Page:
November 15, 2019

Harvey Weinstein Is Said to Reach $44 Million Deal to Settle Lawsuits

The Weinstein Company is seeking to liquidate. In a recent bankruptcy filing, lawyers for the studio said the efforts to resolve legal claims by some of the women had stalled in recent months, and put additional strain on its dwindling resources.

A separate bankruptcy filing on May 15 described the mediation process as “highly adversarial” and said that at least 11 separate sessions had been held over a year.

Harvey Weinstein, 67, has pleaded not guilty to the criminal charges in New York.

He was initially indicted in State Supreme Court in Manhattan on sex-crime charges involving three women, including one who said that Mr. Weinstein raped her inside a hotel room at a DoubleTree in Midtown Manhattan in March 2013. The woman has not been identified in court papers.

He was also charged with forcing two other women to engage in oral sex with him. Lucia Evans, a marketing executive, said she was assaulted in his TriBeCa office in 2004, and Mimi Haleyi, a production assistant, said Mr. Weinstein assaulted her at his apartment in 2006.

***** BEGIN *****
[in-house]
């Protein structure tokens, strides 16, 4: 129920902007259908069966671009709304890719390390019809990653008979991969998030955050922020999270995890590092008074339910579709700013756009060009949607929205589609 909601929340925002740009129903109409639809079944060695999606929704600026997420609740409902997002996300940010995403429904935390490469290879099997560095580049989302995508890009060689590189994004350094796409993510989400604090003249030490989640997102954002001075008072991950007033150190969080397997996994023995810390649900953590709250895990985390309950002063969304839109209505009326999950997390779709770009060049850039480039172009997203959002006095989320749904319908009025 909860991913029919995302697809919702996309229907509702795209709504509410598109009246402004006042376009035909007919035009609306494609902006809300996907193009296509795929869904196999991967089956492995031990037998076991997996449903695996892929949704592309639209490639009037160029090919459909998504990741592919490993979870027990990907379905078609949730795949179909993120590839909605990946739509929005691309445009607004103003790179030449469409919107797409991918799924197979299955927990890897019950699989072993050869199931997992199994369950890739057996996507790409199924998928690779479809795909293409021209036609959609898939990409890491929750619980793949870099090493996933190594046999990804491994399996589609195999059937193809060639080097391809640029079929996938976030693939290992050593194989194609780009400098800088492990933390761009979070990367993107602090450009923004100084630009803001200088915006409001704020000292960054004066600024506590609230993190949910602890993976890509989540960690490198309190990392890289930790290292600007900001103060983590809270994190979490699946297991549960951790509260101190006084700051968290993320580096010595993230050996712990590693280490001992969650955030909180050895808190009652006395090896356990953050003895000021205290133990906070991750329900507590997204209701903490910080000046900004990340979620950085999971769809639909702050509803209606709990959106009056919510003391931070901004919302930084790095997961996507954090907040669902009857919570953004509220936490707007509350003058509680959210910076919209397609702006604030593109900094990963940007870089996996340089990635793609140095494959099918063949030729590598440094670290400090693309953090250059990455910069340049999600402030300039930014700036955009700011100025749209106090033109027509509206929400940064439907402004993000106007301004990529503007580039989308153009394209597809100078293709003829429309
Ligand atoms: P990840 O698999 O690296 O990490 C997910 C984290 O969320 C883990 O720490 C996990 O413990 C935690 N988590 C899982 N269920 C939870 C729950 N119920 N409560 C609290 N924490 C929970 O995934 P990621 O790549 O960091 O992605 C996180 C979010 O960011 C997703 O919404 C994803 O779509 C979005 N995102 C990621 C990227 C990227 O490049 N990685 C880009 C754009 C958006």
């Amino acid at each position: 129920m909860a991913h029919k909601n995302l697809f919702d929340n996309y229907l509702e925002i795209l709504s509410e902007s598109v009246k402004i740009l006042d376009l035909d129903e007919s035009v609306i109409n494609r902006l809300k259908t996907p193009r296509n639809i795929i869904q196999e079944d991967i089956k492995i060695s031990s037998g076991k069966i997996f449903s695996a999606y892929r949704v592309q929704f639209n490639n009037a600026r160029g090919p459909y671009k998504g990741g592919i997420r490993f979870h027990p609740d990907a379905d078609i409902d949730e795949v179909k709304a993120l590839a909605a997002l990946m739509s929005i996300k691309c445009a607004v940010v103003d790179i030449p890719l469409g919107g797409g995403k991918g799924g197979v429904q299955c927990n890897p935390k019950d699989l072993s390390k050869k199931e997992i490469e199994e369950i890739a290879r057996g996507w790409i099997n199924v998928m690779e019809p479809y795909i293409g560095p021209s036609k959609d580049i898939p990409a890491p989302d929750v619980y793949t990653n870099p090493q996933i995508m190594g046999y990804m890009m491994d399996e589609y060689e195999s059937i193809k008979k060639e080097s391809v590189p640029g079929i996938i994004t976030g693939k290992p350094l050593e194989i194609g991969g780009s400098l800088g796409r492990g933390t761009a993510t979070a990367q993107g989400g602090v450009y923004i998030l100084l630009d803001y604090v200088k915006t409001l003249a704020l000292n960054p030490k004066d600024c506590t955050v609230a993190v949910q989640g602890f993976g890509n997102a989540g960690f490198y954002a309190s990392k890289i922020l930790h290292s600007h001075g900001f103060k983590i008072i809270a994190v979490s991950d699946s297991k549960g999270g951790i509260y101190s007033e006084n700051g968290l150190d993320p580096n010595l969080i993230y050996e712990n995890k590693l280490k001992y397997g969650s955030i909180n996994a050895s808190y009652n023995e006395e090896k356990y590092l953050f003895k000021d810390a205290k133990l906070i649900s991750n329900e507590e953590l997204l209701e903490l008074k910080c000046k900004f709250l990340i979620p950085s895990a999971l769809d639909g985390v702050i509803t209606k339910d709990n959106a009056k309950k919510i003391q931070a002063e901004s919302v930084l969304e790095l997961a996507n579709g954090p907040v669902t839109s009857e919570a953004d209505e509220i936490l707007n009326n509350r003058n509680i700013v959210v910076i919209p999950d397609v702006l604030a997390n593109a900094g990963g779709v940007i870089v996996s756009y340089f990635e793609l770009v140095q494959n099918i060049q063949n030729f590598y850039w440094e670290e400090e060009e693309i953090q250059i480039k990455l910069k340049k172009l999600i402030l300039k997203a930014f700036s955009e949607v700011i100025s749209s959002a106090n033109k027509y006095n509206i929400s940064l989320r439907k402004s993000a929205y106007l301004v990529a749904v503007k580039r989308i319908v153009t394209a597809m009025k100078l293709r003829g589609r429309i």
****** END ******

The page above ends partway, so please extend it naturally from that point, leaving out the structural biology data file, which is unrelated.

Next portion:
The judge, James Burke, dismissed the charge related to Ms. Evans after the Manhattan district attorney’s office acknowledged that the lead detective on the case, Nicholas DiGaudio, did not disclose information from a witness who said Ms. Evans had provided a conflicting account of the alleged assault. But Detective DiGaudio, who has since been reassigned, has maintained that he did inform prosecutors.

Mr. Weinstein has denied the allegations and has said the relationships were consensual.

Earlier this year, Mr. Weinstein also replaced his longtime defense lawyer, Benjamin Brafman, with a new “dream team” of lawyers who have a history of representing celebrity clients. His criminal trial is expected to begin Sept. 9.

Soon after Mr. Weinstein built his new defense team, one of his star lawyers, Ronald S. Sullivan Jr., a law professor and a faculty dean of an undergraduate house at Harvard University, came under fire by students there for representing the Hollywood producer. This month, Harvard decided to end Mr. Sullivan’s term as dean on June 30, following months of pressure from students. Later, Mr. Sullivan withdrew from Mr. Weinstein’s defense team.

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